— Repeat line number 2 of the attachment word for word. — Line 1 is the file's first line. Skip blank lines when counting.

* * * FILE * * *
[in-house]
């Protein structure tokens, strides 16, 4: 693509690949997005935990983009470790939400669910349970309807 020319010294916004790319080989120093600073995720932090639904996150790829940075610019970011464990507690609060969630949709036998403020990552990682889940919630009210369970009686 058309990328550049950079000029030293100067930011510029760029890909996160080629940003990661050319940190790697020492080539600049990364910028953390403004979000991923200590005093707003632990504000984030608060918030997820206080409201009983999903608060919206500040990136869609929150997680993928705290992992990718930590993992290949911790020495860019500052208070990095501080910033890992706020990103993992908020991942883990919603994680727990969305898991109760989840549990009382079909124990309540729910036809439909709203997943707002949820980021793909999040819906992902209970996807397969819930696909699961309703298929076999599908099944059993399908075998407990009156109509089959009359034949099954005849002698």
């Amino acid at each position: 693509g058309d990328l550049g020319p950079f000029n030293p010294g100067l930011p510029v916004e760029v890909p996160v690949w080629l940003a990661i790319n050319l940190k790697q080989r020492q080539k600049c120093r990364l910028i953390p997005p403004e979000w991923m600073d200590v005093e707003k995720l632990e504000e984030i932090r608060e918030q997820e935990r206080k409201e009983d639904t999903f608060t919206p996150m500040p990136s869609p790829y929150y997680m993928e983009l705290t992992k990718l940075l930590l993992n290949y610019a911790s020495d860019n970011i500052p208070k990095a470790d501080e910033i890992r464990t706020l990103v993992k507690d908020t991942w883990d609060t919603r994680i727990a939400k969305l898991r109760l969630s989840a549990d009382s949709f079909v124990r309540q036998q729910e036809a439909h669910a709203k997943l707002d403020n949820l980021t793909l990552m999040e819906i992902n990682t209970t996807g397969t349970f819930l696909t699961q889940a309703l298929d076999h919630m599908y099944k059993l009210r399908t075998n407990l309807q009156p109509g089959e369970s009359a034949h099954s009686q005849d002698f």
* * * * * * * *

């Protein structure tokens, strides 16, 4: 693509690949997005935990983009470790939400669910349970309807 020319010294916004790319080989120093600073995720932090639904996150790829940075610019970011464990507690609060969630949709036998403020990552990682889940919630009210369970009686 058309990328550049950079000029030293100067930011510029760029890909996160080629940003990661050319940190790697020492080539600049990364910028953390403004979000991923200590005093707003632990504000984030608060918030997820206080409201009983999903608060919206500040990136869609929150997680993928705290992992990718930590993992290949911790020495860019500052208070990095501080910033890992706020990103993992908020991942883990919603994680727990969305898991109760989840549990009382079909124990309540729910036809439909709203997943707002949820980021793909999040819906992902209970996807397969819930696909699961309703298929076999599908099944059993399908075998407990009156109509089959009359034949099954005849002698």